The National Museum of XXI Century Arts (MAXXI) is the first museum dedicated to contemporary creativity in Italy. Conceived as a large campus for culture, the building was designed by Zaha Hadid and opened in May 2010. It is run by a private foundation instituted by the Ministry of Cultural Heritage and Activities and Tourism. MAXXI produces and hosts art, architecture, design and photography shows, as well as fashion, cinema and music projects, theatre and dance performances, lectures and meetings with artists and architects. The museum views itself as: “a platform open to all the languages of creativity, a place of encounter, exchange and collaboration … open to everyone.”
The conversation shown here is not a romantic revision of technique nor of Superstudio ideas, but a dialogue between generations on the issues that architecture will still be facing in the years to come.
— César Reyes Nájera
In 1963 a group of students occupied the Faculty of Architecture at the University of Florence, protesting about the Vietnam War, students’ rights and changes to the academic curriculum. Their political actions were reflected in their projects: introducing politics and criticism to production models and also to their means of representation by going far beyond conventional architectural drawings. This was the genesis of Superstudio and Archizoom, the Italian radicals that set a milestone in the philosophical and political interpretation of design and architecture in the second half of the last century.
Superstudio was founded by Cristiano Toraldo di Francia and Adolfo Natalini, who were later joined by Piero Frassinelli, Alessandro Magris and Roberto Magris. The photographer Cristiano Toraldo di Francia and painter Adolfo Natalini were in continuous contact with other creatives from the disciplines of film, photography and painting. As a result, they brought revolutionary new forms of representation into the discipline of architecture that are still in use today.
The work of Superstudio has been widely documented and their influence continues to be relevant since their ideas were “not simply a critique of modern architecture but a more general critique of architecture’s political mandate in a capitalist society” 1. It is not surprising then, that the MAXXI held a retrospective exhibition, Superstudio 50 in 2016, half a century after the group’s foundation. The show’s curator Gabriele Mastrigli also invited contemporary artists to respond to their radical discourse begun back in the 1960s, giving a perspective on the validity of those radical architects and the extent of their influence. We can still find echoes in contemporary events and challenges faced by architecture that were already being addressed by some of the ideas and display methods they used back in the ‘60s and ‘70s.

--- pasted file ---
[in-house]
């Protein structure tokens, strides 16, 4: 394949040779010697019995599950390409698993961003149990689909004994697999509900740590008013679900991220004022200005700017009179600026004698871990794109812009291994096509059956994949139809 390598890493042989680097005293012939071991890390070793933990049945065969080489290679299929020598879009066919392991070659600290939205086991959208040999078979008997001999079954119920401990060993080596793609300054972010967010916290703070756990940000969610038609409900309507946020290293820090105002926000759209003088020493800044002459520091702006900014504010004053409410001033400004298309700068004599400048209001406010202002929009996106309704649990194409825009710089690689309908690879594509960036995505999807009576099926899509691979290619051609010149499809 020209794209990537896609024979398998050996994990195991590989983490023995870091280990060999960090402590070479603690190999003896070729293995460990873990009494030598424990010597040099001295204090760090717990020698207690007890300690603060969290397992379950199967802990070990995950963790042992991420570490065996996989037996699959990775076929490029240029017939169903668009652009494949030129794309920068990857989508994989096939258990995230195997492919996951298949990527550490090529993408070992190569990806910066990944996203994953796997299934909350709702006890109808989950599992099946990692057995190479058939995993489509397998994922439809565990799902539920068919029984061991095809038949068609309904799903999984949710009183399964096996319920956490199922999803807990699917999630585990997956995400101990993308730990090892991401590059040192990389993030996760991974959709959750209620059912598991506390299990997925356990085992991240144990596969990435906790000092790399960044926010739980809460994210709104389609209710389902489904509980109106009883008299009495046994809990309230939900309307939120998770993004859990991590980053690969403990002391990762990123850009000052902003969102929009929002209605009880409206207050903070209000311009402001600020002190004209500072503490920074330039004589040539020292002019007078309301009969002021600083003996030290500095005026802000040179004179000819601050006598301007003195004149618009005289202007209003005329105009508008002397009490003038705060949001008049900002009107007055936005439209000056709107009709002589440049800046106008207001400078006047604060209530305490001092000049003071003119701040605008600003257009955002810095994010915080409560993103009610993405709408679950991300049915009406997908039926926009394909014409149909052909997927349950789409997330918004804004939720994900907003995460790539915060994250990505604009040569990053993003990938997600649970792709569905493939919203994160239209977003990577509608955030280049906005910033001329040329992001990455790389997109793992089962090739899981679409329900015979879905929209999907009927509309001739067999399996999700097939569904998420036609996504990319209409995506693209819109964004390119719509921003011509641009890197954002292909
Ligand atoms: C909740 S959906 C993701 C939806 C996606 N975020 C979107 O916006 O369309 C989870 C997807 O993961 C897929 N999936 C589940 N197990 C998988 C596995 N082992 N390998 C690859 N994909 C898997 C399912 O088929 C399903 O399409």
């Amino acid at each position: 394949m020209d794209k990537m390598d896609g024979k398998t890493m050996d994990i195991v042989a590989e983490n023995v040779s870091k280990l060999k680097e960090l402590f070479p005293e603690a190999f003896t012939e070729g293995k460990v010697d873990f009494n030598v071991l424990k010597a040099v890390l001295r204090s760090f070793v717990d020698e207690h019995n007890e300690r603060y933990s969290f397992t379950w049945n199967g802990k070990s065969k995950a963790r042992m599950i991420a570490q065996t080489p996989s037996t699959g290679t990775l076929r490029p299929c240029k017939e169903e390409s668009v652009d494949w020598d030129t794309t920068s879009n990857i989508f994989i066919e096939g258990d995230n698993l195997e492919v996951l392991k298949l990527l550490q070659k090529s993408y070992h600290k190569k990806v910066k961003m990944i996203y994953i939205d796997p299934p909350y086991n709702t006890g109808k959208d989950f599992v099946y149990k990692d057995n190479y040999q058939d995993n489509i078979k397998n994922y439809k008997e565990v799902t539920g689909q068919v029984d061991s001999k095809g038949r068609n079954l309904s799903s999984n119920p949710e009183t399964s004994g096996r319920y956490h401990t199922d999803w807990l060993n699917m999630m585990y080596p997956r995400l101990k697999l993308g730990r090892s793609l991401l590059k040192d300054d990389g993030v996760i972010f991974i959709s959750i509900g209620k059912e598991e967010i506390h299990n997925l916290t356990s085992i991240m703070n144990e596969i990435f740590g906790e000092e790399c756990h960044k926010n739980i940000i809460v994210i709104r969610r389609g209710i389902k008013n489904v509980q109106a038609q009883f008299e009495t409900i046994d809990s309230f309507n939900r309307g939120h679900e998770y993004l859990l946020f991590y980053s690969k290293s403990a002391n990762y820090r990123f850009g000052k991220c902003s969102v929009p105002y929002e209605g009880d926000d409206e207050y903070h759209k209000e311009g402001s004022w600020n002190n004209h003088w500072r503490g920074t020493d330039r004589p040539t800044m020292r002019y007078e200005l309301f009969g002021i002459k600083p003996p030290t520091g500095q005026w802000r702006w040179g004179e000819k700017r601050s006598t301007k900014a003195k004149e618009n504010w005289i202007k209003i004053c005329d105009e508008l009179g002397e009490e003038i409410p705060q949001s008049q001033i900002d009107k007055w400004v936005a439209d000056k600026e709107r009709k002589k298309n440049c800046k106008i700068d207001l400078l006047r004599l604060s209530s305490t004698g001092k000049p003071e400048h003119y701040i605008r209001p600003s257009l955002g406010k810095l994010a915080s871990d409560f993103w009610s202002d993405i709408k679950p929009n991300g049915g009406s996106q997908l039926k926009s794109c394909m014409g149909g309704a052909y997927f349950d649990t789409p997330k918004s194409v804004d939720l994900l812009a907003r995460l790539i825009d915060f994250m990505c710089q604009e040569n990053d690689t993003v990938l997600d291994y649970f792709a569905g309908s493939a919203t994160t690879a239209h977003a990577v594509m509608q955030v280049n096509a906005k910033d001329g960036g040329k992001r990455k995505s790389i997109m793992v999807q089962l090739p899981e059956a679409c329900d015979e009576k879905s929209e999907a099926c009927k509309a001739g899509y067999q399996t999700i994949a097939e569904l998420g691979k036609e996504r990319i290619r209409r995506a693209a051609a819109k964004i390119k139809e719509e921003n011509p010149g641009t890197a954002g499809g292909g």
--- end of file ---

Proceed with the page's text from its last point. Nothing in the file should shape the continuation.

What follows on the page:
Over the following pages you will find an unconventional conversation created especially for this book. It is a dialogue, developed in the manner of Superstudio, between one of its co-founders, Cristiano Toraldo di Francia and Guillermo López, the co-founder of a young Spanish practice MAIO who have also been generating interesting proposals that question the nature of architectural discipline and explore other means of expression in their projects such as collages or performative installations.
Collages have an evocative power to build symbols anew. It’s hard to find such power in contemporary digital representations. However, the conversation shown here is not a romantic revision of technique, nor just of Superstudio ideas, but a dialogue between generations on the issues that architecture will still be facing in the years to come. The lines leading from Superstudio’s Continuous Monument from 1969 can be continued today because they are the lines of a narrative reminding us of the latent promise of our discipline to merge with the environment, to subtract, to add, to build or destroy; one propelled by forces we can barely infer, but nevertheless keep feeding by our own fundamental actions.
What comes after the complete absorption of architecture by capital? Maybe it’s a stack of histograms, the emergence of a post-human set of beings and values, a dialogue between algorithms, or perhaps just the fortunate ability architecture has to talk about other fundamental things. ■